Leonard & Hungry Paul

Leonard & Hungry Paul by Rónán Hession 

What a charming and wonderfully heart-warming book this is. 
It charts the very ordinary lives of two very ordinary friends. The characters’ lives are normal, there is nothing flashy or ostentatious about any of them, and that in itself is a breath of fresh air. It is the books attention to detail of everyday family life that gives it its unique charm. The lifelong friendship between Leonard and Hungry Paul is uncomplicated and simple. You wish them, in fact you wish all the characters, nothing but success and when things do come together for them you feel pleased and content.
You get drawn into everyday life at ‘Parley View’, Hungry Pauls family home, and it is so well written it is like looking through the front window of your own family home and shouting ‘this is me, this is my life!!’ such is the normality. Ultimately, this is a story of normality, given the daily news we have to endure, normality is good, it is comforting and reassuring. There isn’t much drama within the story, no twists and turns or dramatic cliff hangers which conveniently fall at the end of each chapter. There is just a group of people doing everyday things, and that is nice. It made me feel that my life is actually ok, I am doing alright, I am actually living a normal life. We see so much of the ‘Instagram perfect life’ that people are striving to accomplish which in reality is so unachievable it is nice to just have that little pat on the back to confirm you’re doing ok, and that is what this book gave me. This book is a prime example of writing that doesn’t need big action scenes to make it enjoyable and the way you are absorbed into their lives and them into yours is subtle and delicate. 
All told, I loved this book for its simplicity. It is heart-warming, gentle and relatable. It is the perfect book to let yourself get lost in for a few hours, go and spend some time with a couple of friends, you won’t regret it.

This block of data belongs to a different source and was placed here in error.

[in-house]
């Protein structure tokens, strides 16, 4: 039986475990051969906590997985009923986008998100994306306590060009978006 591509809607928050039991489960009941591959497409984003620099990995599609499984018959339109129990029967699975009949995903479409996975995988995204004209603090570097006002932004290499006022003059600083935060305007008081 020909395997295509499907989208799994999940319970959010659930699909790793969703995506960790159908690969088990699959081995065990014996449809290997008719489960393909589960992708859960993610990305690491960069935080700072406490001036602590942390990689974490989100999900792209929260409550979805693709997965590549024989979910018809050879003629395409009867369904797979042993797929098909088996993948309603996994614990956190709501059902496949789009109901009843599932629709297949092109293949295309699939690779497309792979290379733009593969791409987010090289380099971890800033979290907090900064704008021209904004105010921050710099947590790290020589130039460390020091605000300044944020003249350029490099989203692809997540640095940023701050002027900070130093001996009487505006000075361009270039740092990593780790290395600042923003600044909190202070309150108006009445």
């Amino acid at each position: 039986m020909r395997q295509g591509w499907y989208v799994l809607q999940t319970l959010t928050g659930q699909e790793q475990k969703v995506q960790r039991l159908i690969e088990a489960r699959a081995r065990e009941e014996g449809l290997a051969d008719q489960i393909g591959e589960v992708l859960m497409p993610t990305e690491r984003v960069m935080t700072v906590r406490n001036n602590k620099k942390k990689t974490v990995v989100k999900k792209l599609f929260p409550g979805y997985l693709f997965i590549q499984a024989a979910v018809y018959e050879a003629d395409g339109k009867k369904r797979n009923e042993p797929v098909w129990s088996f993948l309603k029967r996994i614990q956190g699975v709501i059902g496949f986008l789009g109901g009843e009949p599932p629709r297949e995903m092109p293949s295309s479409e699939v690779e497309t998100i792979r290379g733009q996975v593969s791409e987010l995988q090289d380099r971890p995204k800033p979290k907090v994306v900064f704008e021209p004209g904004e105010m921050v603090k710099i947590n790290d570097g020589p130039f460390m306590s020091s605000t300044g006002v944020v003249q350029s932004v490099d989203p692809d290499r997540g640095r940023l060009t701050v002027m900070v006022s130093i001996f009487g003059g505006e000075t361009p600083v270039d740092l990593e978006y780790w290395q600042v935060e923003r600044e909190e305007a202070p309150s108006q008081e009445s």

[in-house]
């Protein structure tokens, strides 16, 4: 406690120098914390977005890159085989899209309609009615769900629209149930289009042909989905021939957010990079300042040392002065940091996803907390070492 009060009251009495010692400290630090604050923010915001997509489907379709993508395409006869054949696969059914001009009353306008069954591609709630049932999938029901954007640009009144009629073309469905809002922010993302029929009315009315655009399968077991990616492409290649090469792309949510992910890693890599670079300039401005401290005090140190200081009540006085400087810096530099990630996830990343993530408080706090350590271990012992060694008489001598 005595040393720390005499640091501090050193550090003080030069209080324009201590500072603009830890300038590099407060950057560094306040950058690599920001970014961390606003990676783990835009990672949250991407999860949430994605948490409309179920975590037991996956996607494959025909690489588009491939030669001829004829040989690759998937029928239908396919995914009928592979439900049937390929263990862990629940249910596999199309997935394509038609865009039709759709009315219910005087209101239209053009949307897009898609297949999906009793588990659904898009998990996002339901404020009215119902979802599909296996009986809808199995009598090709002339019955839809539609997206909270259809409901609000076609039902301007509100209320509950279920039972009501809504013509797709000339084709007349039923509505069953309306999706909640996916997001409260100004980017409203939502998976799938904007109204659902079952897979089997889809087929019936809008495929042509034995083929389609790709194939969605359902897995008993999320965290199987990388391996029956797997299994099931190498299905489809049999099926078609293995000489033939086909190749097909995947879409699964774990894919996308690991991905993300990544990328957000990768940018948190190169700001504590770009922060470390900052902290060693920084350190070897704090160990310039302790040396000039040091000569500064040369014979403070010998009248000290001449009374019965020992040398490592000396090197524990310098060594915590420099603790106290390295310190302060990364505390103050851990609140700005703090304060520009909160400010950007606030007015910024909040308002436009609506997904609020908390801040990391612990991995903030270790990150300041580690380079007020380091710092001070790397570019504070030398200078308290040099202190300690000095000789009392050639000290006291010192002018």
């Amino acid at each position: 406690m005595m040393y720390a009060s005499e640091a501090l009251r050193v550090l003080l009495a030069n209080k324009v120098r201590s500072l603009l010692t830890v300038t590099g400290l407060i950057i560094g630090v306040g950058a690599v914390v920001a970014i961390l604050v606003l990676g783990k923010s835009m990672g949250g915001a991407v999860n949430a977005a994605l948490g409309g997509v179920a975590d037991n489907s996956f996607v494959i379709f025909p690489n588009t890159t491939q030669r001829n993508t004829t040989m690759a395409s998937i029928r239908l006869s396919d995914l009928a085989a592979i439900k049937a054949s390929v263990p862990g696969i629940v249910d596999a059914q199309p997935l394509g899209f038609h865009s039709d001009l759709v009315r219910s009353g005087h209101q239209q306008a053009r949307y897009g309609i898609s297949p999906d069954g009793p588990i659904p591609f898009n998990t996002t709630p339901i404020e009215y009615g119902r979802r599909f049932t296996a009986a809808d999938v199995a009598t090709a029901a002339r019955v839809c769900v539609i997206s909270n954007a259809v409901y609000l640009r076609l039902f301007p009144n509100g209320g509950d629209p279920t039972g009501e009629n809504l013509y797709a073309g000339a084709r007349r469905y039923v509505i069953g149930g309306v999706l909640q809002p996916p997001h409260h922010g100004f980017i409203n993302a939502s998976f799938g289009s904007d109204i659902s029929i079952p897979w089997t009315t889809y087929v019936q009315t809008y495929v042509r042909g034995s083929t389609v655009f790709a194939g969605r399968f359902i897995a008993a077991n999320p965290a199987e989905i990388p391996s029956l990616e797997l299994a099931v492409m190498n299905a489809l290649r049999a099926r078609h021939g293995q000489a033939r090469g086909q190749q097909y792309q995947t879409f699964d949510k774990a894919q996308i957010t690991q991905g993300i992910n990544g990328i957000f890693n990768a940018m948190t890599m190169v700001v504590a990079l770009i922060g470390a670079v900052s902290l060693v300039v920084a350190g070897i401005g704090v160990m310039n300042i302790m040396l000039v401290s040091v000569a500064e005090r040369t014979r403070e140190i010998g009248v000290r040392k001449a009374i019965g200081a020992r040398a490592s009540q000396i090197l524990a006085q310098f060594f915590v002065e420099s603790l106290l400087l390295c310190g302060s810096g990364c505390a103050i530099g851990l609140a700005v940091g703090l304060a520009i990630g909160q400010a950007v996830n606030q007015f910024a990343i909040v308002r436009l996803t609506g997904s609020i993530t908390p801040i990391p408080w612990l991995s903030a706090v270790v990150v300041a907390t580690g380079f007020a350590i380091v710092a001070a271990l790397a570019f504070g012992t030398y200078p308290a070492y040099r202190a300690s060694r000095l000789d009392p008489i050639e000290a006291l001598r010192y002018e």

A Tudor Delight

Six Tudor Queens: Katherine of Aragon, The True Queen
& Six Tudor Queens: Anne Boleyn, A Kings Obsession
& Six Tudor Queens: Jane Seymour, The Haunted Queen
Alison Weir

There is not much Alison Weir can’t tell you about the Tudors. So, when I found out she was writing a series focusing on the six wives of Henry VIII I was intrigued. The first book in the series is about the life of Katherine of Aragon, Henry’s Spanish Queen. Weir weaves her magic and brings to life the Tudor court and life of the devout Queen. Life is going well for Katherine, she has been happily married to the King for many years and is beloved by her subjects, but there is on gaping hole in her life, she hasn’t provided Henry with his much longed-for son and heir. Despite giving birth numerous times, to both boys and girls, there is only Princess Mary that has survived infancy. For Henry, this is a deal breaker and he needs a way out from his marriage. This sets in motion the events that changed the face of this country forever. Weir is excellent in not only telling us of the unfolding situation with Henry’s break with Rome but also how Katherine felt about her newly found status. Weir’s Queen is resilient and steadfast and despite being usurped by a younger woman she remains pleasant and kind to her love rival. For this I liked her and even though I knew the outcome for Katherine I felt for her as she finds herself being removed further and further from the court. 
The second in the series naturally focuses on Anne Boleyn, an often much maligned figure but for me I felt that Weir corrects this. Anne is often seen as a harlot, a promiscuous and incestuous woman whose sexuality knew no bounds. But how much of that, if any of it, is true? I had my doubts, although if I am being honest I have always known that Anne was more innocent that guilty. Whilst the culprits are alluded to, Norris, Smeaton etc. I at no point felt that Anne was guilty as charged and neither were they. In Weir’s writing, you can feel Anne’s desperation to provide the elusive male heir and her angst with each failure. You can also feel the impending doom that grows as the story goes further along. Her execution is written with such clarity that you can almost feel yourself with Anne as she walks to the scaffold. It is also heart wrenching, when her execution is delayed you feel her despair and almost weep with her. Whilst I do feel Anne is given a bad rep, her attitude towards Queen Katherine and Princess Mary leaves a lot be desired. She yearns for both their deaths and tries to persuade Henry to put his own daughter to death, thankfully, he resists. Weirs writing is so good in this book that I almost forgot the inevitable outcome, I was so absorbed that I felt the ending was going to be more favourable to Anne!